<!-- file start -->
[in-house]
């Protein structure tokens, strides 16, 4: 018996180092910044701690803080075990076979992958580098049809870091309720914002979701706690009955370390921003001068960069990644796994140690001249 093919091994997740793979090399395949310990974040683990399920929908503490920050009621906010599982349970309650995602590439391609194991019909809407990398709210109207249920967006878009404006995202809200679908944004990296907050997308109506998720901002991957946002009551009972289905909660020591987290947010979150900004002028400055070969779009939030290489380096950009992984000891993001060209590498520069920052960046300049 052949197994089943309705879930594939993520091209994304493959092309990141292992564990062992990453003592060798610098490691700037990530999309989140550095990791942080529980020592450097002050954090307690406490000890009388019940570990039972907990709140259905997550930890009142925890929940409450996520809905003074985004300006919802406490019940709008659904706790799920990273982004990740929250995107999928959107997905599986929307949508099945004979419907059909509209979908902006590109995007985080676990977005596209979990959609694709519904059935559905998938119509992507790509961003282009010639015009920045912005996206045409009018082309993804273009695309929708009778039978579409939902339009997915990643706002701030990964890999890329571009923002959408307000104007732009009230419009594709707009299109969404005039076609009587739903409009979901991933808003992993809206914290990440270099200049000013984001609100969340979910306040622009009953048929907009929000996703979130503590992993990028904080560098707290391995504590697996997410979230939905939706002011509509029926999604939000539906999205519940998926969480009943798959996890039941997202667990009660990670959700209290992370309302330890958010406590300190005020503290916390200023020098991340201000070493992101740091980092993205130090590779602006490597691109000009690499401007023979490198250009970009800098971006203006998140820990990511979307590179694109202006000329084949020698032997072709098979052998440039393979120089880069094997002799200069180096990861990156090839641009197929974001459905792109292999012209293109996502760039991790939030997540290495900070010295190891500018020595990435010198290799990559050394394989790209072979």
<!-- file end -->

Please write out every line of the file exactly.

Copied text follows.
[in-house]
């Protein structure tokens, strides 16, 4: 018996180092910044701690803080075990076979992958580098049809870091309720914002979701706690009955370390921003001068960069990644796994140690001249 093919091994997740793979090399395949310990974040683990399920929908503490920050009621906010599982349970309650995602590439391609194991019909809407990398709210109207249920967006878009404006995202809200679908944004990296907050997308109506998720901002991957946002009551009972289905909660020591987290947010979150900004002028400055070969779009939030290489380096950009992984000891993001060209590498520069920052960046300049 052949197994089943309705879930594939993520091209994304493959092309990141292992564990062992990453003592060798610098490691700037990530999309989140550095990791942080529980020592450097002050954090307690406490000890009388019940570990039972907990709140259905997550930890009142925890929940409450996520809905003074985004300006919802406490019940709008659904706790799920990273982004990740929250995107999928959107997905599986929307949508099945004979419907059909509209979908902006590109995007985080676990977005596209979990959609694709519904059935559905998938119509992507790509961003282009010639015009920045912005996206045409009018082309993804273009695309929708009778039978579409939902339009997915990643706002701030990964890999890329571009923002959408307000104007732009009230419009594709707009299109969404005039076609009587739903409009979901991933808003992993809206914290990440270099200049000013984001609100969340979910306040622009009953048929907009929000996703979130503590992993990028904080560098707290391995504590697996997410979230939905939706002011509509029926999604939000539906999205519940998926969480009943798959996890039941997202667990009660990670959700209290992370309302330890958010406590300190005020503290916390200023020098991340201000070493992101740091980092993205130090590779602006490597691109000009690499401007023979490198250009970009800098971006203006998140820990990511979307590179694109202006000329084949020698032997072709098979052998440039393979120089880069094997002799200069180096990861990156090839641009197929974001459905792109292999012209293109996502760039991790939030997540290495900070010295190891500018020595990435010198290799990559050394394989790209072979």